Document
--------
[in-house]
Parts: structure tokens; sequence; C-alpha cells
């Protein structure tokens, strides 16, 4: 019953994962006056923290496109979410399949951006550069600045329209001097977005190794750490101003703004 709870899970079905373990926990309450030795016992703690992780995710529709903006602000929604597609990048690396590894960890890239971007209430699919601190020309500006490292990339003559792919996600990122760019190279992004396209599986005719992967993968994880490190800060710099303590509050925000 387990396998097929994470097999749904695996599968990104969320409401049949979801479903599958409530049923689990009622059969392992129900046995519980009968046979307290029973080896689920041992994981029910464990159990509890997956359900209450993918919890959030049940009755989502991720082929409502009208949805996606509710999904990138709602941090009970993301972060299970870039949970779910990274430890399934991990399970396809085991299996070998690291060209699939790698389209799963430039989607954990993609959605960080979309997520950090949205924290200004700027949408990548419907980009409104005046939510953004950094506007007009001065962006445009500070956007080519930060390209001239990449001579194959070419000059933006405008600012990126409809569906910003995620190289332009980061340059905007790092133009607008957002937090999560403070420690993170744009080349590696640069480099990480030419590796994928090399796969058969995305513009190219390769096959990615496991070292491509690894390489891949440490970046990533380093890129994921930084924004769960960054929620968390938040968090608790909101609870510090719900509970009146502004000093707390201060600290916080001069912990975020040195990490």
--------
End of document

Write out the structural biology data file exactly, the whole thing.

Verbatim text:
[in-house]
Parts: structure tokens; sequence; C-alpha cells
């Protein structure tokens, strides 16, 4: 019953994962006056923290496109979410399949951006550069600045329209001097977005190794750490101003703004 709870899970079905373990926990309450030795016992703690992780995710529709903006602000929604597609990048690396590894960890890239971007209430699919601190020309500006490292990339003559792919996600990122760019190279992004396209599986005719992967993968994880490190800060710099303590509050925000 387990396998097929994470097999749904695996599968990104969320409401049949979801479903599958409530049923689990009622059969392992129900046995519980009968046979307290029973080896689920041992994981029910464990159990509890997956359900209450993918919890959030049940009755989502991720082929409502009208949805996606509710999904990138709602941090009970993301972060299970870039949970779910990274430890399934991990399970396809085991299996070998690291060209699939790698389209799963430039989607954990993609959605960080979309997520950090949205924290200004700027949408990548419907980009409104005046939510953004950094506007007009001065962006445009500070956007080519930060390209001239990449001579194959070419000059933006405008600012990126409809569906910003995620190289332009980061340059905007790092133009607008957002937090999560403070420690993170744009080349590696640069480099990480030419590796994928090399796969058969995305513009190219390769096959990615496991070292491509690894390489891949440490970046990533380093890129994921930084924004769960960054929620968390938040968090608790909101609870510090719900509970009146502004000093707390201060600290916080001069912990975020040195990490």